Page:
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Carbonic acid (ancient name acid of air or aerial acid) has the formula H2CO3. It is also a name sometimes given to solutions of carbon dioxide in water, which contain small amounts of H2CO3. The salts of carbonic acids are called bicarbonates (or hydrogencarbonates) and carbonates. It is a weak acid. Carbonic acid should not be confused with carbolic acid, an antiquated name for phenol.
Carbon dioxide dissolved in water is in equilibrium with carbonic acid:
The equilibrium constant at 25°C is Kh= 1.70×10−3: hence, the majority of the carbon dioxide is not converted into carbonic acid and stays as CO2 molecules. In the absence of a catalyst, the equilibrium is reached quite slowly. The rate constants are 0.039 s−1 for the forward reaction (CO2 + H2O → H2CO3) and 23 s−1 for the reverse reaction (H2CO3 → CO2 + H2O).
Additional recommended knowledge
Role of carbonic acid in blood
Carbonic acid plays a very important role in mammalian blood. When CO2 enters the blood from various cells, it is combined with water to produce carbonic acid. It then has a H+ taken away from it to become bicarbonate (HCO3-). In order to transport the bicarbonate that is in the blood stream out of the body, it enters another red blood cell, has H+ attached to it to form carbonic acid once again, then has H2O taken away from it and is expelled from the red blood cell as CO2. Then the carbon dioxide is permitted to be expelled out of capillaries and into the lungs.
The equilibrium between carbon dioxide and carbonic acid is very important for controlling the acidity of body fluids, and almost all living organisms have an enzyme, carbonic anhydrase, which catalyzes the conversion between the two compounds, increasing the reaction rate by a factor of nearly a billion.
Acidity of carbonic acid
Carbonic Acid is diprotic, that is it has two hydrogens which disassociate and thus two dissociation constants:
Care must be taken when quoting and using the first dissociation constant of carbonic acid. The value quoted above is correct for the H2CO3 molecule, and shows that it is a stronger acid than acetic acid or formic acid: this might be expected from the influence of the electronegative oxygen substituent. However, carbonic acid only ever exists in solution in equilibrium with carbon dioxide, and so the concentration of H2CO3 is much lower than the concentration of CO2, reducing the measured acidity. The equation may be rewritten as follows (c.f. sulfurous acid):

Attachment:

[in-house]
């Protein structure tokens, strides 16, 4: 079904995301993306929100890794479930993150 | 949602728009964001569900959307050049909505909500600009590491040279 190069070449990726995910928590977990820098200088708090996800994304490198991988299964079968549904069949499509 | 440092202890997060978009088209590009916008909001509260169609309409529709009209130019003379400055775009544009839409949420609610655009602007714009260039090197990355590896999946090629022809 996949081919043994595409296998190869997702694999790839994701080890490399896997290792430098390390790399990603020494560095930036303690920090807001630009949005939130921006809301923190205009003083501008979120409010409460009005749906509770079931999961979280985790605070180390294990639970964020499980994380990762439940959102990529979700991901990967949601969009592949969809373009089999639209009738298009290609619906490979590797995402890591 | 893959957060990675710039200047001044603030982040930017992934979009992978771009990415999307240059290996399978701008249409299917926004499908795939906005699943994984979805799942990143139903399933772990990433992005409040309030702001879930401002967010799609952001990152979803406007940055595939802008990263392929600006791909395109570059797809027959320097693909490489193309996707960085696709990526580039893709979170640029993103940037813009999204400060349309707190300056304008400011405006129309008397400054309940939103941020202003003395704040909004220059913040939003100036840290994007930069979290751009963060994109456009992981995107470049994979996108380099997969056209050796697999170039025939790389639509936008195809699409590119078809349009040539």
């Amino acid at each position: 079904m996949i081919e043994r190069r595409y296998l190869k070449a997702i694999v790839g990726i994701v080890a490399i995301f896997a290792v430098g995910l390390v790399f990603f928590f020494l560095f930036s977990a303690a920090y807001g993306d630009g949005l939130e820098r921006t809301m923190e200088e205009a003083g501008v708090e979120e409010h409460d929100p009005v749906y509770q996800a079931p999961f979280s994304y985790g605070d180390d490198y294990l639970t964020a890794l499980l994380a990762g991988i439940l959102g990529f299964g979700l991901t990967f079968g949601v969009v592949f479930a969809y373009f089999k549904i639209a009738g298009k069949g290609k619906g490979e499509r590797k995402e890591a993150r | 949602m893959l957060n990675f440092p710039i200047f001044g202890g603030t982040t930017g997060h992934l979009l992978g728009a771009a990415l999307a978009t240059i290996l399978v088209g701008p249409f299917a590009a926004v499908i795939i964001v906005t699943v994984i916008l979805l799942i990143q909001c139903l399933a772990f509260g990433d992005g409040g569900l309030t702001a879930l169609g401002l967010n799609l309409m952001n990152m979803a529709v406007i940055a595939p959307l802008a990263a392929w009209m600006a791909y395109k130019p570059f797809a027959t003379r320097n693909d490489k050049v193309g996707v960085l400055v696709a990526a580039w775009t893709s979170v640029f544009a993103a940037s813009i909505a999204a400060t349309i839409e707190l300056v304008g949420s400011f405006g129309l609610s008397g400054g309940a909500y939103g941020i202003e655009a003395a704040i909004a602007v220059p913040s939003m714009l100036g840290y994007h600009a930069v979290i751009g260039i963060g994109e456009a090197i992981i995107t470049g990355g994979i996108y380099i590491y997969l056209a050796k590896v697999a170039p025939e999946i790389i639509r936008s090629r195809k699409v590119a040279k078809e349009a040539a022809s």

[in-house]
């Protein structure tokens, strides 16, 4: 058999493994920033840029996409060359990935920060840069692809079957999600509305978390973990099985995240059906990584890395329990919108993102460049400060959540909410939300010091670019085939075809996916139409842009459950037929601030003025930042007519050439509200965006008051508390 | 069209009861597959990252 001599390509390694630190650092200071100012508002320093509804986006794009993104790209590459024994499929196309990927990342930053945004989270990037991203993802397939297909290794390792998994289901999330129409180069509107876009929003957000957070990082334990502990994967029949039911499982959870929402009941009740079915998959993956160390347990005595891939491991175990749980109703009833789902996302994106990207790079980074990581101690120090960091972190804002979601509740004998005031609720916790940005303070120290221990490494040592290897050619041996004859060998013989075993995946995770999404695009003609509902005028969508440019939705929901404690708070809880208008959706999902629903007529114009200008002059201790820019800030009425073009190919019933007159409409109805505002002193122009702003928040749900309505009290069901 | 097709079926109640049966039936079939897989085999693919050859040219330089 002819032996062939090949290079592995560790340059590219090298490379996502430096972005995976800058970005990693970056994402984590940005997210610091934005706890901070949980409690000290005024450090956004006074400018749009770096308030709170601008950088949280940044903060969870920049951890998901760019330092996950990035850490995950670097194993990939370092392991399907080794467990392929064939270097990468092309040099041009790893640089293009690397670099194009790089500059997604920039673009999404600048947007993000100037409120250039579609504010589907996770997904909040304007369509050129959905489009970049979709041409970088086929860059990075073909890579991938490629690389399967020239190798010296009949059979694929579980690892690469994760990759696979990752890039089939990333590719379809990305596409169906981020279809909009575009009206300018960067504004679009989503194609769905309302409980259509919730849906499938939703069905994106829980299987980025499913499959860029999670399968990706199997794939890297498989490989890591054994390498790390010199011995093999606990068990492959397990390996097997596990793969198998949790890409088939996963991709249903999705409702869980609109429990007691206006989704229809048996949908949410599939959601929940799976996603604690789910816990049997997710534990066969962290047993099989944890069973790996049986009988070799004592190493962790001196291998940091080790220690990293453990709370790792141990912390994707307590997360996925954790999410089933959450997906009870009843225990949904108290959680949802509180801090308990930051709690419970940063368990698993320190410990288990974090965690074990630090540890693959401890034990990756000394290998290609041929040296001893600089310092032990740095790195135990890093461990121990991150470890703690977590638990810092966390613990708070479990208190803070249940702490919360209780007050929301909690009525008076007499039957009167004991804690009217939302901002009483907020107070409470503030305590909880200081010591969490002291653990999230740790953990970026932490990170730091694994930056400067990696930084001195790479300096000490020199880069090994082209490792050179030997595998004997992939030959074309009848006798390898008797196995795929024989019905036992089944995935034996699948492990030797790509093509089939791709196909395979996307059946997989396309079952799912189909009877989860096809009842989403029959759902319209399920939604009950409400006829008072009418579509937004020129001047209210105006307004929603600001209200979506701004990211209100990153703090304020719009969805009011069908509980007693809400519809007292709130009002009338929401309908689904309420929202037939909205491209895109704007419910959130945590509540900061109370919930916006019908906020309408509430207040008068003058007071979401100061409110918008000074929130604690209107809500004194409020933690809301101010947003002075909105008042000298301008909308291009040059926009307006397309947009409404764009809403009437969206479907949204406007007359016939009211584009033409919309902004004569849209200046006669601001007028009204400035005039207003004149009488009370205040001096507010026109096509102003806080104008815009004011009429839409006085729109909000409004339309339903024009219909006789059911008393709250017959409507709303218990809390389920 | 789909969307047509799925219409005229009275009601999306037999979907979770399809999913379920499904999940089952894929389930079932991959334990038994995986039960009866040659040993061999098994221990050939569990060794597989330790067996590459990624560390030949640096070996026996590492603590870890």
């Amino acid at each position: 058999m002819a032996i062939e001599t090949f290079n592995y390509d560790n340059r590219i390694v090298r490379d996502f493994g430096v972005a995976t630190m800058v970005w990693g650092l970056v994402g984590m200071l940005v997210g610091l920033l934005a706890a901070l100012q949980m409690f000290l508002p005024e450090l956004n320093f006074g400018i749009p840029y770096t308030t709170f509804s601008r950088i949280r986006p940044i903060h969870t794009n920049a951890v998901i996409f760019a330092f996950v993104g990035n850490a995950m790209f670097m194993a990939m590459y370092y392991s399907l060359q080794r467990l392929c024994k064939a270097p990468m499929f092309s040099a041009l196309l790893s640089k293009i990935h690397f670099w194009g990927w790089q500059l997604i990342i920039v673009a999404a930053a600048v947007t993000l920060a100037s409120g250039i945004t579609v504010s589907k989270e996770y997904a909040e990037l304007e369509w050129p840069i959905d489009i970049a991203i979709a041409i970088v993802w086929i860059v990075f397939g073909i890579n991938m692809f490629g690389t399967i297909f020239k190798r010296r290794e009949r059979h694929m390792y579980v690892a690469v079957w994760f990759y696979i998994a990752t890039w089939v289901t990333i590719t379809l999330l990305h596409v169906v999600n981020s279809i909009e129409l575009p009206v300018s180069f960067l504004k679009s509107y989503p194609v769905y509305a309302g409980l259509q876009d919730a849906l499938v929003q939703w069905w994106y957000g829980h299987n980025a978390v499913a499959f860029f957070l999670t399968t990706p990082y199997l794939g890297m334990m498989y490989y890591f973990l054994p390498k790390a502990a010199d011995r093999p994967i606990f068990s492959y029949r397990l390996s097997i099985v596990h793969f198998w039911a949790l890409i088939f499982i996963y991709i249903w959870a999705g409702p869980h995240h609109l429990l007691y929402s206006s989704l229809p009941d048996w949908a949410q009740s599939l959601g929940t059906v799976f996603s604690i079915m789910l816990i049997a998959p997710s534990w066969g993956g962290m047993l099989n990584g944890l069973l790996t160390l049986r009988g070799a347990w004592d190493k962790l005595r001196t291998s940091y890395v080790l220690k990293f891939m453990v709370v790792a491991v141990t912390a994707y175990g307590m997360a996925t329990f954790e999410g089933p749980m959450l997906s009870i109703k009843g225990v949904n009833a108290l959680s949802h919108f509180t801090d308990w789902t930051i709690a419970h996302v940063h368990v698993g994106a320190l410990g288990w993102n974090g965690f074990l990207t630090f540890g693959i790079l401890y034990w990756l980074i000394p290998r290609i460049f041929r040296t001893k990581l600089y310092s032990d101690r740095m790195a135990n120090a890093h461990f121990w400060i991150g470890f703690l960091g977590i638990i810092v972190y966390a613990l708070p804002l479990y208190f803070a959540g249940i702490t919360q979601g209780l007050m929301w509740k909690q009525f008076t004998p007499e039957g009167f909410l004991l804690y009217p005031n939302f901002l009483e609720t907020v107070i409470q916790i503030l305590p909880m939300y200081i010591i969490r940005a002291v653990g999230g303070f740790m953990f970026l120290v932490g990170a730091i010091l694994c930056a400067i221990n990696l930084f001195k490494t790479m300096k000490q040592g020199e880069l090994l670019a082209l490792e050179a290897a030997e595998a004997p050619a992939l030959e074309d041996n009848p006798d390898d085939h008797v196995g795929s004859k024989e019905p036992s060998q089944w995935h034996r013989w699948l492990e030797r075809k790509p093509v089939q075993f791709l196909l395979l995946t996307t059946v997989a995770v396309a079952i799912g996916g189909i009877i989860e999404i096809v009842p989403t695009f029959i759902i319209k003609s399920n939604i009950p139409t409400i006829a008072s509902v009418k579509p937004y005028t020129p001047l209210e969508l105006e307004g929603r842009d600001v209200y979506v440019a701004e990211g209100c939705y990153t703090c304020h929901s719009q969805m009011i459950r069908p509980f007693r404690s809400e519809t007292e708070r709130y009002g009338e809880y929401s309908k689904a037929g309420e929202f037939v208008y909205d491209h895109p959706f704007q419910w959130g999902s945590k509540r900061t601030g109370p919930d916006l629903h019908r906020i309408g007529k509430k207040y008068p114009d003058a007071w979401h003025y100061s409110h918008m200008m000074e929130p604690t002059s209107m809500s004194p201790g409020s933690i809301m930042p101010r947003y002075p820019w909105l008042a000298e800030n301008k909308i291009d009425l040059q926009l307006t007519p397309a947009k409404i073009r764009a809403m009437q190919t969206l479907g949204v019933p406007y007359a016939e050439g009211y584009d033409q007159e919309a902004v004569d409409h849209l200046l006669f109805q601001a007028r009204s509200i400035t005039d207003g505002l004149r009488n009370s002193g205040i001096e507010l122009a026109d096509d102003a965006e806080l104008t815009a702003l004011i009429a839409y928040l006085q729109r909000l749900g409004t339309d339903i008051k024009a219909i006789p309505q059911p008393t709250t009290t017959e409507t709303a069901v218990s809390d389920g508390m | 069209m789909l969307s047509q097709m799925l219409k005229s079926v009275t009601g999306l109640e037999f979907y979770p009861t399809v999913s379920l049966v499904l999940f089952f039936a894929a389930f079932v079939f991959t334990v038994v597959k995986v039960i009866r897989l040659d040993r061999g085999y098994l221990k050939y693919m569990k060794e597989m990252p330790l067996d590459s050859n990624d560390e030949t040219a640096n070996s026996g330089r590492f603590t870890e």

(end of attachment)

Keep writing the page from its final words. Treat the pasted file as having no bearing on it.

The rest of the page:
This figure is quoted as the dissociation constant of carbonic acid, although this is ambiguous: it might better be referred to as the acidity constant of carbon dioxide, as it is particularly useful for calculating the pH of CO2 solutions.
pH and composition of a carbonic acid solution
At a given temperature, the composition of a pure carbonic acid solution (or of a pure CO2 solution) is completely determined by the partial pressure of carbon dioxide above the solution. To calculate this composition, account must be taken of the above equilibria between the three different carbonate forms (H2CO3, HCO3− and CO32−) as well as of the hydratation equilibrium between dissolved CO2 and H2CO3 with constant (see above) and of the following equilibrium between the dissolved CO2 and the gaseous CO2 above the solution:
The corresponding equilibrium equations together with the relation and the neutrality condition result in six equations for the six unknowns [CO2], [H2CO3], [H+], [OH−], [HCO3−] and [CO32−], showing that the composition of the solution is fully determined by . The equation obtained for [H+] is a cubic whose numerical solution yields the following values for the pH and the different species concentrations:
Remark: As noted above, [CO32−] may be neglected for this specific problem, resulting in the following very precise analytical expression for [H+]:
Instability of carbonic acid
It has long been recognized that it is impossible to obtain pure hydrogen bicarbonate at room temperatures (about 20 °C or about 70 °F). However, in 1991 scientists at NASA's Goddard Space Flight Center (USA) succeeded in making the first pure H2CO3 samples. They did so by exposing a frozen mixture of water and carbon dioxide to high-energy radiation, and then warming to remove the excess water. The carbonic acid that remained was characterized by infrared spectroscopy. The fact that the carbonic acid was prepared by irradiating a solid H2O + CO2 mixture has given rise to suggestions that H2CO3 might be found in outer space, where frozen ices of H2O and CO2 are common, as are cosmic rays and ultraviolet light, to help them react. The same carbonic acid polymorph (denoted beta-carbonic acid) was prepared by a cryotechnique at the University of Innsbruck: alternating layers of glassy aqueous solutions of bicarbonate and acid were heated in vacuo, which causes protonation of bicarbonate, and the solvent was subsequently removed. A second polymorph (denoted alpha-carbonic acid) was prepared by the same technique at the University of Innsbruck using methanol rather than water as a solvent.
It has since been shown, by theoretical calculations, that the presence of even a single molecule of water causes carbonic acid to revert to carbon dioxide and water fairly quickly. Pure carbonic acid is predicted to be stable in the gas phase, in the absence of water, with a calculated half-life of 180,000 years.
There is a hypothetical acid orthocarbonic acid which is even more hydrated, being H4CO4.
|This article is licensed under the GNU Free Documentation License. It uses material from the Wikipedia article "Carbonic_acid". A list of authors is available in Wikipedia.|